"By deliberately pushing outsourcing, union-busting and low-wage Wal-Mart jobs, our corporate and political leaders have created a huge pool of the working poor. These are the people who, out of necessity, will take Halliburton's paycheck, even though it means separation from family, 14-hour days seven days a week, and exposure to kidnapping, torture and death. Unlike soldiers, these contract workers are poorly prepared they get only one week of training.

If you look at "Hours and earnings in private nonagricultural industries, 19592003", I don't see how he reaches his conclusion..although he would be nice if he at least cited the facts from which he draws his conclusion. The gains recently in real terms have been minor to be sure, but median (not average) family income is up over the last 20 years..Now, it is true that macro comparisons can't capture effects on a specific individual, but I'd like to see Hightower's data on how many Haliburton workers he had data on felt their choice was Wal-mart or Haliburton. I've had two friends leave good (in my opinion) jobs because they got a 50K raise to do contracting that called for time in the Middle East..there's a premium to face risk..that isn't new.

What would be nice for Hightower to discuss is not the contractor vs soldier debate (because I don't see him advocating a 100K increase in endstrength to "insource" those functions), but a real discussion of why the military's top 10 spending programs contribute comparably little to the type of warfare and security environment (really- the probability is low we're going to face China or North Korea in conventional war) - Ah, but follow the money..the 3 different fighter aircraft, and multiple navy ships, and the ballistic missile defense programs...they are in both Rep AND Dem congressional districts..and neither Clinton nor Bush was/is willing to take on the big "platform" spending money..except maybe Bush cancelling the Army's Crusader, but all that money went right back to another artillery program..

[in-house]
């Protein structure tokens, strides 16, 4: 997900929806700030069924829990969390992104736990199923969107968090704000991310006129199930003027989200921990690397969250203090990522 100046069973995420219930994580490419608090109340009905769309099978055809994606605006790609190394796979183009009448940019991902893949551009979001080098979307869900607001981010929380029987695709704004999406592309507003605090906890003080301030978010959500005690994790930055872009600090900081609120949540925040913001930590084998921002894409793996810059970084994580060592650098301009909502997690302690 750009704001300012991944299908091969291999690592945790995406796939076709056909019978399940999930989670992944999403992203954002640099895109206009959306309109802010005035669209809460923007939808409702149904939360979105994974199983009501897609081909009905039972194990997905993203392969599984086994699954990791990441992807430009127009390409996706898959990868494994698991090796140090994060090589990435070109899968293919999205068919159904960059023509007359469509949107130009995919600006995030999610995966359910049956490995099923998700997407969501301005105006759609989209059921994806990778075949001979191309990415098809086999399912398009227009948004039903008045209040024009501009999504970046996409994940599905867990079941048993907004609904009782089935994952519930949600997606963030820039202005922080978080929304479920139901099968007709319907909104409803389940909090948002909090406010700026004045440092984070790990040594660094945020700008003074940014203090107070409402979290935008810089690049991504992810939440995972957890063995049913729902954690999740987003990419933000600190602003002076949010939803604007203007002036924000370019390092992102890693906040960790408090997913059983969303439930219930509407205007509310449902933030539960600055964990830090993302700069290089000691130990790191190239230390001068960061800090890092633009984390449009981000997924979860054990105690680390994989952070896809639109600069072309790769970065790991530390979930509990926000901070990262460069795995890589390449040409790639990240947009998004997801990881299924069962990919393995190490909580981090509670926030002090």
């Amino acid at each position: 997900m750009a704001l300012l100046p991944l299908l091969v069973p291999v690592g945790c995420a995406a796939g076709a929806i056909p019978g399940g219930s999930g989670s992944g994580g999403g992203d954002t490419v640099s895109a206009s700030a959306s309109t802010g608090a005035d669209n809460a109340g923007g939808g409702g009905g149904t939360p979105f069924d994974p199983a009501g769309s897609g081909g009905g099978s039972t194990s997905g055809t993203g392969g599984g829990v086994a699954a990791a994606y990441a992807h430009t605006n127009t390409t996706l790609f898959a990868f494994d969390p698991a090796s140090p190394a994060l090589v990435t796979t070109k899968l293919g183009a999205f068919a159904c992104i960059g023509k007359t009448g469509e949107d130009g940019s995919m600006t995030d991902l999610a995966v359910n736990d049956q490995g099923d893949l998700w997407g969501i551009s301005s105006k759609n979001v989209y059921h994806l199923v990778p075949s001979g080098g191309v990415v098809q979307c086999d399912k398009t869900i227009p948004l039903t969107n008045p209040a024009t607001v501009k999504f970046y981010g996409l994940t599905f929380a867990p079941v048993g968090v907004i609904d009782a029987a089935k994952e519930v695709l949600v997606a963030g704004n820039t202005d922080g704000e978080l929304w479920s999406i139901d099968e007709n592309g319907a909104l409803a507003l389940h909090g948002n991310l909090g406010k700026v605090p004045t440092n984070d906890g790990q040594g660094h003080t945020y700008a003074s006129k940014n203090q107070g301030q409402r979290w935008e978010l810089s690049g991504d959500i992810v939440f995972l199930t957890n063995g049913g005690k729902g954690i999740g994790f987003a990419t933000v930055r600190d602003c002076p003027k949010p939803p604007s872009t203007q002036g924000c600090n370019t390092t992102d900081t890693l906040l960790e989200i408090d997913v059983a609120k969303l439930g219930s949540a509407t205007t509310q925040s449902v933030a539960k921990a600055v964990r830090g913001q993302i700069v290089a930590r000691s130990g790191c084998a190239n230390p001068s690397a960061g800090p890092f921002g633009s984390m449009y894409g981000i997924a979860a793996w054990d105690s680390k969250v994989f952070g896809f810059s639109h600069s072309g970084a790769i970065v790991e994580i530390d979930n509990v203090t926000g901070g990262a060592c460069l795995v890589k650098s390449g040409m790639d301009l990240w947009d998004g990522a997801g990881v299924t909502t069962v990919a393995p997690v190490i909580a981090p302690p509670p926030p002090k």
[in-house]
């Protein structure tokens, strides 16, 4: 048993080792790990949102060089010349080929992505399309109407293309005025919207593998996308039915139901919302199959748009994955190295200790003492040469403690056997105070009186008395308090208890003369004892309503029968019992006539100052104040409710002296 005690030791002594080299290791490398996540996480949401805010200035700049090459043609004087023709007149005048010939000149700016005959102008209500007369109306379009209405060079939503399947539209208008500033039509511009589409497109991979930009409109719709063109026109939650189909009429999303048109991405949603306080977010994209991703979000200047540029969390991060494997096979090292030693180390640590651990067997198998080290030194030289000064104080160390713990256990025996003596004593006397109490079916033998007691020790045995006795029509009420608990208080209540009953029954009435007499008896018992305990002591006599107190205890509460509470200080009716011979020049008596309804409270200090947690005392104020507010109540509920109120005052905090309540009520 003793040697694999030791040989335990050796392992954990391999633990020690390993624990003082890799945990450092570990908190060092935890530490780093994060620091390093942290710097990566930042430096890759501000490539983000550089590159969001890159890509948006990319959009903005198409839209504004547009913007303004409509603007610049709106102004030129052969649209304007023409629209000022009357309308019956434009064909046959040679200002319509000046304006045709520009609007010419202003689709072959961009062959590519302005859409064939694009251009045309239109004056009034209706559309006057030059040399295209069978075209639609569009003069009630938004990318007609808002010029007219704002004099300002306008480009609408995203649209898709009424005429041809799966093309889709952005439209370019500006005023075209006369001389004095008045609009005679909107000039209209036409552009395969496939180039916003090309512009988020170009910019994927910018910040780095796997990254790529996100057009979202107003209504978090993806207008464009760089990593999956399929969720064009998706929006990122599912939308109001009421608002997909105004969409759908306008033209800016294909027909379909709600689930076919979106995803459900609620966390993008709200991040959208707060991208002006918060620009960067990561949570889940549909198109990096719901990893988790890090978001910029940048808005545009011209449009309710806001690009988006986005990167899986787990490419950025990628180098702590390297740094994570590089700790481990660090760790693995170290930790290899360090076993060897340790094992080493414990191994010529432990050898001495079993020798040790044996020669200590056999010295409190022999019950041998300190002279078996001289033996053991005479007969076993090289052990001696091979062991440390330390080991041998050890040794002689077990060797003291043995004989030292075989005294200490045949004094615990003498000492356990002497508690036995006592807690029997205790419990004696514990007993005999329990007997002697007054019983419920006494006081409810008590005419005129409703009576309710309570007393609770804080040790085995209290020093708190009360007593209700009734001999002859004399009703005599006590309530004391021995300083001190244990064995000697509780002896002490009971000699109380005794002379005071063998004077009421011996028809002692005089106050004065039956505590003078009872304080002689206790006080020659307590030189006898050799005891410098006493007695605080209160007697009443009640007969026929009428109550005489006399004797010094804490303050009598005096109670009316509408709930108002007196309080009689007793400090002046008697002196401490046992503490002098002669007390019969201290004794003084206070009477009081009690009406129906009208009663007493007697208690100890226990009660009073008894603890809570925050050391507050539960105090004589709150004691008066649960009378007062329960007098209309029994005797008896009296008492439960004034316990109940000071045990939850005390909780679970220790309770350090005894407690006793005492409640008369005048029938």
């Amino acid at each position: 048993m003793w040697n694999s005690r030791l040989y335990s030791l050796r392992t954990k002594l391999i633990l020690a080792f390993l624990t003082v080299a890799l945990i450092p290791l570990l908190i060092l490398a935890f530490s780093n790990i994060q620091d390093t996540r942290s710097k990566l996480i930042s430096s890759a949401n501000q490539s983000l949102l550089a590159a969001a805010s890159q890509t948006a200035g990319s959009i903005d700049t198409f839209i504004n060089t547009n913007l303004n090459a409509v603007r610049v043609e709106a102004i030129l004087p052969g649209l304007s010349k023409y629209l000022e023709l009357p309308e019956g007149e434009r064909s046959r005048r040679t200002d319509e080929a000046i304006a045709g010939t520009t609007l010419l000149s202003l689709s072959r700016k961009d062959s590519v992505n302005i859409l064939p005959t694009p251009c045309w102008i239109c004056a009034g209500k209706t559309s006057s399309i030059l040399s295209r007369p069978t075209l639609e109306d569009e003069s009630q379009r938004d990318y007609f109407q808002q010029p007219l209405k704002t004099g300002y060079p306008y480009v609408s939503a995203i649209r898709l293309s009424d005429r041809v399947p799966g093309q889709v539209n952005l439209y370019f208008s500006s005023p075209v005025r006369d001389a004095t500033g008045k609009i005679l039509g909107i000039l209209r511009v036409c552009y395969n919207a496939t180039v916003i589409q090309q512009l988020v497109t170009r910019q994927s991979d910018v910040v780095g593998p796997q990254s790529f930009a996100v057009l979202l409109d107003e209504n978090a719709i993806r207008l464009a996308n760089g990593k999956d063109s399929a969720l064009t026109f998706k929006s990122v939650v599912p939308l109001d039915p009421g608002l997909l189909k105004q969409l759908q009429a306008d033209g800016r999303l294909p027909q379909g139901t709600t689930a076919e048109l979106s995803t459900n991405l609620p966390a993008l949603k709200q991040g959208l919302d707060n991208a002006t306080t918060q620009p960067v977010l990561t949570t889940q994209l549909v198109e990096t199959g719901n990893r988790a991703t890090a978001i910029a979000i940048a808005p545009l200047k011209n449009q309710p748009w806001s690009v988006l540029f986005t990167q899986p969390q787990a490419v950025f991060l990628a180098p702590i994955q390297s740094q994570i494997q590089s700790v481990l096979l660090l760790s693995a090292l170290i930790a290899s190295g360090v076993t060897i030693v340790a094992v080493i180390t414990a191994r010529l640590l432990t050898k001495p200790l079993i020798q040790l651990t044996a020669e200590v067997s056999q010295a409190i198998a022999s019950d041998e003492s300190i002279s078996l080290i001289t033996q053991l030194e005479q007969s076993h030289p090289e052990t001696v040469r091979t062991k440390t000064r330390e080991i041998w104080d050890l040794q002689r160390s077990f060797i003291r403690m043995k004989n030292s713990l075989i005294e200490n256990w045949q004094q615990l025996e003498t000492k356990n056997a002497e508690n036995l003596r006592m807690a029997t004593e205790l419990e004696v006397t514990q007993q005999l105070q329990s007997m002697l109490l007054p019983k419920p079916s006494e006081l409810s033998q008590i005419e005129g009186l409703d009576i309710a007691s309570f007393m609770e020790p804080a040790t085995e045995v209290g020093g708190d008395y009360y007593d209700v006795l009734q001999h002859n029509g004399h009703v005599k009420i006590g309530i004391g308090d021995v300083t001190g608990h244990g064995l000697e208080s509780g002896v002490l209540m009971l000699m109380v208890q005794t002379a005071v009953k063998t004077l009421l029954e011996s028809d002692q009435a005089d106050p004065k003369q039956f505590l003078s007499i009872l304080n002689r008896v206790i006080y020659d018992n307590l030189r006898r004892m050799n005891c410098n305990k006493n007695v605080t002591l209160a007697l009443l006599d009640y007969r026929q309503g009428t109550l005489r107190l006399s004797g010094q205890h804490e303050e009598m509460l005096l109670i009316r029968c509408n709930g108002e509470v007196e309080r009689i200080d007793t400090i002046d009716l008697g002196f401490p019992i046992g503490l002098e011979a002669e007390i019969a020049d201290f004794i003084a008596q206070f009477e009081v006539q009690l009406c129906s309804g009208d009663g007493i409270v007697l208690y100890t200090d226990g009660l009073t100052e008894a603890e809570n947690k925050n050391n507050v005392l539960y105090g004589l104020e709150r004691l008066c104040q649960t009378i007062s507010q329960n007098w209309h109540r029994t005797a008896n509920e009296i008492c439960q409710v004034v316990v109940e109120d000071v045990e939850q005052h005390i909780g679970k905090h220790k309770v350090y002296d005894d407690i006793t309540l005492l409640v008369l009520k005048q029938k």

Oh, and this is NOT new..look at Eisenhower's farewell speech on the military-industrial complex..

Anne - thought you might find this interesting relating back to the issue on the left "going on the offensive"..

http://www.nypress.com/17/23/news&columns/MarkAmes.cfm?page=2&last=1

Posted by Col Steve at June 10, 2004 12:05 AM

Ouch. I usually don't link to Hightower(I find his facts are sometimes a bit unreliable) but it's some consolation that I wasn't actually agreeing with him this time. :)

Thanks for the facts. Interesting reading.

Posted by Anne at June 10, 2004 09:00 AM

I agree with the question, when will Kerry start campaigning with passion and specifics? It's worth remembering that Clinton was told, in 1992, that there was no chance America would nominate him over Kerry. But Clinton took one look at Kerry and knew that Kerry was a loser - he lacked some essential spark that Clinton knew that he himself possessed. And of course, that was true - Clinton trounced Kerry in the primaries.

Posted by Lawrence Krubner at June 10, 2004 04:22 PM